The Radical Republicans, a faction of the Republican Party that existed around the time of the Civil War, believed in the unconditional abolition of slavery and the punishment of those who engaged in the practice. They felt Lincoln took a too conservative approach to the war and advocated for more vigorous military activity. They also opposed the compensation of former slave owners and voted for harsh Reconstruction plans.
One of the chief differences between the Radicals and moderate Republicans like Lincoln was in their views on readmittance of slave states to the Union. While Lincoln favored a plan that required only 10 percent of a former Confederate state's population to swear fealty to the Union and abide by emancipation, the Radicals demanded a majority of the population take an "ironclad oath" that they had never supported the Confederacy and that anyone who refused be denied the right to vote. They also wanted to disband the plantation system, redistribute land and guarantee civil rights for former slaves.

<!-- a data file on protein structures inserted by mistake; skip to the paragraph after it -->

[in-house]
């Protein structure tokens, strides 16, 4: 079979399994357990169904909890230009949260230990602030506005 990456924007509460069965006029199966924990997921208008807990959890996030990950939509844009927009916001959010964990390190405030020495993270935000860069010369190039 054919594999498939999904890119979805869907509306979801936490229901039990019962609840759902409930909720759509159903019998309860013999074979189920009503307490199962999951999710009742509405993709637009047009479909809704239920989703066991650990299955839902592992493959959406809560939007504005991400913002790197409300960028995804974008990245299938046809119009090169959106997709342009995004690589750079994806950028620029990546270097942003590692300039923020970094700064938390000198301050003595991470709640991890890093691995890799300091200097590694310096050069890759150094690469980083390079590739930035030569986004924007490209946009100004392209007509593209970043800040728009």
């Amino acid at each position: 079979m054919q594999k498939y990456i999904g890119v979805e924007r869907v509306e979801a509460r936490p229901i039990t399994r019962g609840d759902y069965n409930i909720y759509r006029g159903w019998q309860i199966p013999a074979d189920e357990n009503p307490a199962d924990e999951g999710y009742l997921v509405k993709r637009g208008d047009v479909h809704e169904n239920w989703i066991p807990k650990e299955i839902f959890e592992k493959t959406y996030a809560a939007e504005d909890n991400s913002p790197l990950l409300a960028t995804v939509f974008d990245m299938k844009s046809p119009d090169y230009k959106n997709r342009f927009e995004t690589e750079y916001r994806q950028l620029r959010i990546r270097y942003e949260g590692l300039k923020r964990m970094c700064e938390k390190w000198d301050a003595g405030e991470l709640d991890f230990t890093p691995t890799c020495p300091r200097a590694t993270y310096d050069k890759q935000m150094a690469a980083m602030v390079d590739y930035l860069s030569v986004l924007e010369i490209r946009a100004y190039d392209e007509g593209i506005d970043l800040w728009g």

Outside of the slavery question, the beliefs of Radical Republicans were varied. The party was a single-issue party and attracted former Whigs, Democrats and members of many different groups. This diversity of political opinion helped keep the group disorganized and led to their eventual collapse in the 1870s.